The sad saga of American representative democracy

People around the world cannot understand why the last American election could become the negation of basic rules in a representative democracy. But this is what the present chaos could mean, the failure of an old democracy to respect its representative nature. Representation works out when it recognizes that one party won and the other party, or parties, lost.
In the world at large, the first-past-the-post is the voting system used to elect the governments. If a party wins more than 50% of the seats, it can form a majority government. If no single party wins over 50% of the seats, then the party with the most seats can form a minority government or
it can form a coalition government with two or more of the other political parties who together have more than 50% of the seats. As basic as the principle of first-past-the-post can be, the system lends itself to a mess of complications when the plurality vote does not exceed the threshold of 50%. It is not an end all for all.
The United States uses the first-past-the-post system to elect its members of Congress and the so-called electors of each state in the Electoral College. As everybody knows, 270 votes – or shares -in the Electoral College elect the president. These shares, and not the sum of the individual votes in the nation, elect the president. Which leads one to wonder not only if the time has come to replace the archaic Electoral College, but
whether an electoral system that counts only the individual votes would not be a far better way to avoid the present uncompromising system where the vote in so many states is the target of passionate protests and fanatical denunciations by the disgruntled losers. Elections are the most vital infrastructure of democracy. Voting rights are severely hampered by the misinformation and baseless lies such as the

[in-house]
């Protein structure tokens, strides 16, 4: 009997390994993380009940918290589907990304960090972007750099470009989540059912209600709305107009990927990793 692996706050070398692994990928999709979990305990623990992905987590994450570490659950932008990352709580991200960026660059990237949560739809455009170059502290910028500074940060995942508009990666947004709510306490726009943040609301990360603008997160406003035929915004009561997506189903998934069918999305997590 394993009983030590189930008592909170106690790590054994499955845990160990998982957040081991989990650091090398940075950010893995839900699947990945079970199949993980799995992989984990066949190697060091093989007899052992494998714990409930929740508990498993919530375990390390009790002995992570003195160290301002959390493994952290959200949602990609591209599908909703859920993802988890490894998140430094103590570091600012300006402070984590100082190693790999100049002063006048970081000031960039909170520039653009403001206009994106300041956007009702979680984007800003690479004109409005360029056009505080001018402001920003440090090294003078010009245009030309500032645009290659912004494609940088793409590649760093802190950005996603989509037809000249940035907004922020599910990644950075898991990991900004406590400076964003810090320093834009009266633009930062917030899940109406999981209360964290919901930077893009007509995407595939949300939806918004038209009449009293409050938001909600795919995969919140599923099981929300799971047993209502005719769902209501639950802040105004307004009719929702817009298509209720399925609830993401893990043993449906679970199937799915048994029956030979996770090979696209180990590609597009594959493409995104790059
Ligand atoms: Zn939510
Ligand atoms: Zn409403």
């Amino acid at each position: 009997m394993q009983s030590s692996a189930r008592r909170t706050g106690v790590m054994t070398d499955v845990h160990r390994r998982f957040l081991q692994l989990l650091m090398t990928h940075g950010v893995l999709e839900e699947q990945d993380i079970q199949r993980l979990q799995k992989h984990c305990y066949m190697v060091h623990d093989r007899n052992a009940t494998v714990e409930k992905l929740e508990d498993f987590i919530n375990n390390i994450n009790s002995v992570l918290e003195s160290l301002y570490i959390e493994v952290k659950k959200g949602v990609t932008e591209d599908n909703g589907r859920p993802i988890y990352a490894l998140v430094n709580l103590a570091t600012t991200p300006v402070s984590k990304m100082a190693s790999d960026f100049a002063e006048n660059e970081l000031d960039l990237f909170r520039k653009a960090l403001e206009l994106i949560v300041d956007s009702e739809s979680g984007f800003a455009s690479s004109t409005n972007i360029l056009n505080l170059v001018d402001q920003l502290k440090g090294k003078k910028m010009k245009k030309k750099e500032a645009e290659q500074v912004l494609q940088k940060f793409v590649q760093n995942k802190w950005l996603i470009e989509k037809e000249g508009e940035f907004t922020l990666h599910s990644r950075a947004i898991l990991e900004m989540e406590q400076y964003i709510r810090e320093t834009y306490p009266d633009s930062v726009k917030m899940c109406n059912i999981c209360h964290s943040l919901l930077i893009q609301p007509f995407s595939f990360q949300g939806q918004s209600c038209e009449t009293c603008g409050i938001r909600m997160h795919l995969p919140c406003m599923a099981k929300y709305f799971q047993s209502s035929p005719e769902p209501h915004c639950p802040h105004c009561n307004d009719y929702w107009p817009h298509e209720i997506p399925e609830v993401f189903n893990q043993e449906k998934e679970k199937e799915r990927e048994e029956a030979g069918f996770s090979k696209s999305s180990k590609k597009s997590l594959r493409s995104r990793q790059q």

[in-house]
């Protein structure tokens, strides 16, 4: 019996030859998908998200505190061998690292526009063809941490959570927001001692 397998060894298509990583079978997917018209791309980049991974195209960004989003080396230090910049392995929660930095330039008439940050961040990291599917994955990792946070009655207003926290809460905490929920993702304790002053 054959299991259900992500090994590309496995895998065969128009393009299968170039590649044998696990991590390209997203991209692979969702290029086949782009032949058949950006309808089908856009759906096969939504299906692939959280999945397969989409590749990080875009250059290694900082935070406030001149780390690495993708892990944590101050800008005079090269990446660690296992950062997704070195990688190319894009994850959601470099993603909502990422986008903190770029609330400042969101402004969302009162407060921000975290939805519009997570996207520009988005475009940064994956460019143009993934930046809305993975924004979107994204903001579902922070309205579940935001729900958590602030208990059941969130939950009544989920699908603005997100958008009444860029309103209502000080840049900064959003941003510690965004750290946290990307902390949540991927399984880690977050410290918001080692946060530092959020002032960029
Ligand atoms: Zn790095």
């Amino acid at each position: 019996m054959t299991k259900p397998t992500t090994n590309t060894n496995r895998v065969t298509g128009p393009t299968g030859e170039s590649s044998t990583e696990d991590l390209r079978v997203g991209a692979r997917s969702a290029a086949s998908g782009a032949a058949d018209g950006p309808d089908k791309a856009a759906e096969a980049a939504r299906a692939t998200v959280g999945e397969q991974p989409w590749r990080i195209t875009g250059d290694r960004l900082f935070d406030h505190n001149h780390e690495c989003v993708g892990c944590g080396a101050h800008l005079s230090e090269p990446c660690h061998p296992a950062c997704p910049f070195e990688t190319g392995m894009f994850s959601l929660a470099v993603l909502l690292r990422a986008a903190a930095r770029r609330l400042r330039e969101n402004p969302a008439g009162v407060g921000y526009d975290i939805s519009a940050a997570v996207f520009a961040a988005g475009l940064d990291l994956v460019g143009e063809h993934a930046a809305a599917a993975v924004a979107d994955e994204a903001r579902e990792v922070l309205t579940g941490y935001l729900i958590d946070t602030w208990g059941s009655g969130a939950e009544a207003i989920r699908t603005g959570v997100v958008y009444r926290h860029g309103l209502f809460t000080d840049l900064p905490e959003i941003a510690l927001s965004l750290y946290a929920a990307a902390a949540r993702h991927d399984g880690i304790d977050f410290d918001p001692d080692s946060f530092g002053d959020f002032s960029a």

one that alleges widespread fraud in the vote by mail. Restoring ethics and accountability in elections is the one issue that has come prominently to the fore with the unprecedented litigation following the 2020 elections. Among all possible reforms that have been suggested, the most urgent is the one that replaces the role of the electors. When citizens cast their votes for the president in the popular vote, they elect a slate of electors. In turn, electors cast the votes that decide who becomes president of the United States. In reality, electoral votes reproduce the popular votes in the election. However, there is always the possibility that “faithless” electors may break ranks and vote for someone other – than – their candidate. It is even possible that the Electoral College could deadlock.
In short, the pitfalls of the Electoral College are all too obvious to the point that 61% of Americans favor getting rid of the Electoral College. To complicate the situation even further, many state legislatures around the country are contemplating changes to the way elections are administrated. They have become the focus of intense debate, particularly in the so-called battleground states. Of primary interest is the effort in
many states to make permanent the access to absentee and mail-in voting that were expanded during the pandemic. It is this model of voting that has supplied the ammunition to President Trump and his lawyers to fight the election of Joseph Biden by baselessly calling its integrity into question.
Not surprisingly, foreign observers are appalled when they read that the Arizona Republican Party has asked its followers if they are willing to die for the cause of overturning the electoral results. If an election can arise such inhumane rhetoric, a way must be found to restore integrity and reliability to the electoral system. Otherwise, as a justice in the Wisconsin Supreme Court warned, “the integrity of every election will be
tarnished by the public’s mistrust.” The Trump campaign had tried to throw out more than 200,000 votes in two counties, arguing that they were improperly cast under absentee voting procedures that had been in place for years. Luckily for representative democracy, Donald Trump’s perversion of the democratic process failed in every federal and state court that he impudently petitioned.

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